May 21, 2024
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Did You Talk to God Today?

Did you talk to God today? No, I don’t mean did you daven, did you say your morning prayers. I mean, did you talk to Him? Did you really talk to God? Did you tell Him what’s on your mind? Did you tell Him what’s bothering you, what hurts you, what your desires are, what your needs are?

Some of us may not say the standard Hebrew morning prayers—perhaps some very old, sick or disabled people, some very busy mothers, or some Jews who are not Orthodox. Still, I ask the same question: Did you talk to God today?

If we really believe in God, that He did not simply make the universe, but that He cares and is involved in our lives, guides and supervises mankind, then why wouldn’t we speak to Him often? You may find it difficult to talk to God. Does it feel silly? Awkward? Is it bashfulness? Do you feel strange? Do you feel you don’t deserve to?

You will find that the more you do it the easier it is. Talk to God in any language you speak best, and argue with God, petitioning Him in every way.

Start your day by asking God that everything go according to His plan, that we act according to His will. Pray for all your needs, large or small, your financial needs, your health, your family, that your children should do well both for material success and spiritual growth. Did you thank Him for your health and the health of your family, and for the Jewish people, and for all the many things you have?

An important dichotomy in traditional Jewish thought has been that of transcendence and immanence. On one side, we look at God as being absolutely transcendental, far away from man and impossible to reach. On the other side, however, we look at God as being imminent—ultimately near and available to all who call upon Him.

This dichotomy appears in many of our prayers. In one well-known prayer, “Avinu Malkeinu,” we address God as “our Father, our King.” We see God as being close, like a father, yet we also visualize Him as being like an imperial monarch. In our blessings, we speak of God as the “King of the universe,” but in the same breath we call Him “our God,” Elokeinu. We even say “Baruch atah Hashem.” “Blessed are You,” as if we are speaking directly to Him, because He is so close.

One of the clearest expressions of this is found in the Kedusha. We repeat the song of the angels who shout, “Holy, holy, holy is the Lord of Hosts, the whole world is filled with His glory.” God fills all creation. There is no place empty of Him. If God is so very close, He is also very easy to reach—and all one needs is a sincere desire to do so.

Personally, I talk to God several times a day. When I am driving home after work and see my house, I thank God for helping me arrive safely, that I had a productive day at work and I tell Him that I hope I did no wrong in my dealings with people. In the kitchen, while washing the dishes, I often ask Him to help my children and grandchildren. I thank Him for my family’s health and I beg Him to help the people of Israel both materially and spiritually. I often ask Him to help all the many single men and women find proper partners for marriage, including for my own son. I ask Him to give a speedy recovery to the sick people I know.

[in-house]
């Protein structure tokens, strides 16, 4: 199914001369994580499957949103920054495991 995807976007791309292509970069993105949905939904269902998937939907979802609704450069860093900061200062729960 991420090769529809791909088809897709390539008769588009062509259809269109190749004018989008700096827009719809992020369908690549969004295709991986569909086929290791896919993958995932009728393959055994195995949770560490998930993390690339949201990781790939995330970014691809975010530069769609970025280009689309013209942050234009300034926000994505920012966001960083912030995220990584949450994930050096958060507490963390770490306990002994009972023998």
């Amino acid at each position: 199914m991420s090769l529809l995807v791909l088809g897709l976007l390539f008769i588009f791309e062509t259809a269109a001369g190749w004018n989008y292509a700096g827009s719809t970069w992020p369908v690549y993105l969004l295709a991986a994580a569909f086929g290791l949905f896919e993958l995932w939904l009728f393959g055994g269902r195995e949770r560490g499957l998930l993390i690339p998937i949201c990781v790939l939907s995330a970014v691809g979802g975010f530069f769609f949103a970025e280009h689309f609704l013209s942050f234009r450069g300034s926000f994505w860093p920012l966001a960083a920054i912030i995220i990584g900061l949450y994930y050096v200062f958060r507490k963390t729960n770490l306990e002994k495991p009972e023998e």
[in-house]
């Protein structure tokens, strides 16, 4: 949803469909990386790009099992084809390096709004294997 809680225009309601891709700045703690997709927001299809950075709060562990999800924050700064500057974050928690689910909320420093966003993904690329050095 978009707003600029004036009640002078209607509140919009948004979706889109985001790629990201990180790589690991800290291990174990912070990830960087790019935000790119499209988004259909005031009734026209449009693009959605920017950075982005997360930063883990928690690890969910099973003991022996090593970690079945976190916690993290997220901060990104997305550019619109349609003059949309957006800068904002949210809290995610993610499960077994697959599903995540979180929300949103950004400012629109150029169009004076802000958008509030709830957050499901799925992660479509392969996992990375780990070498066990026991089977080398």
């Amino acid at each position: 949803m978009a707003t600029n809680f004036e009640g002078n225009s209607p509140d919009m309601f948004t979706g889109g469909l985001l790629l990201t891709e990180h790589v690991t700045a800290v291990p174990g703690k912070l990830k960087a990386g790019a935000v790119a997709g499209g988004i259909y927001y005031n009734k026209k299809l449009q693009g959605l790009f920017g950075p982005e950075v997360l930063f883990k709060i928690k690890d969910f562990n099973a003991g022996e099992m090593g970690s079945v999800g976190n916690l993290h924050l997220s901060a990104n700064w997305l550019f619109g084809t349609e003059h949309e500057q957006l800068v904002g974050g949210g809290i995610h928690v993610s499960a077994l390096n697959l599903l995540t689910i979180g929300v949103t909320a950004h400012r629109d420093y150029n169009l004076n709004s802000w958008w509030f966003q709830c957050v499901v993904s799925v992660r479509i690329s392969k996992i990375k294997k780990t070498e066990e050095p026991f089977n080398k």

A person who does not pray to God for all his needs, said Reb Nachman of Breslov, can be compared to an animal. An animal is also sheltered and fed without asking for it. This was not taught to be taken as a criticism of his chasidim but was just a lesson in how to truly relate to God.

The main time King David would seclude himself with God was at night, under the covers in bed. Hidden from the sight of others, he would pour out his heart to God. “I speak every night on my bed in tears,” Tehillim 6:7,

“Do you know who rescinded the heavenly decree that would have unleashed catastrophe unto our people?” asked the Baal Shem Tov to Rebbe Nachman of Horodenka. “I’ll tell you. Neither I, nor you, nor any of the great rabbis. We were saved by a woman. She came to shul, tears running down her face, and addressed the Almighty: “Master of the Universe, are You or are You not our Father? Why won’t you listen to your children pleading with you? You see, I am a mother of five children, and every time they shed a tear, it breaks my heart. But You, Father, You have so many more. Every man is Your child, and every one of them is weeping and suffering. Even if your heart is made of stone, how can You remain indifferent?” “And,” the Baal Shem Tov concluded, “God decided she was right.”

As we grow in our religious lives, we always must remember that despite all the myriads of laws and mitzvot we have to observe, it’s God, the Giver of the Torah, we must think about constantly in our lives and feel close to.

By Martin Polack

Martin Polack is a business analyst and is involved in adult Jewish education.

 

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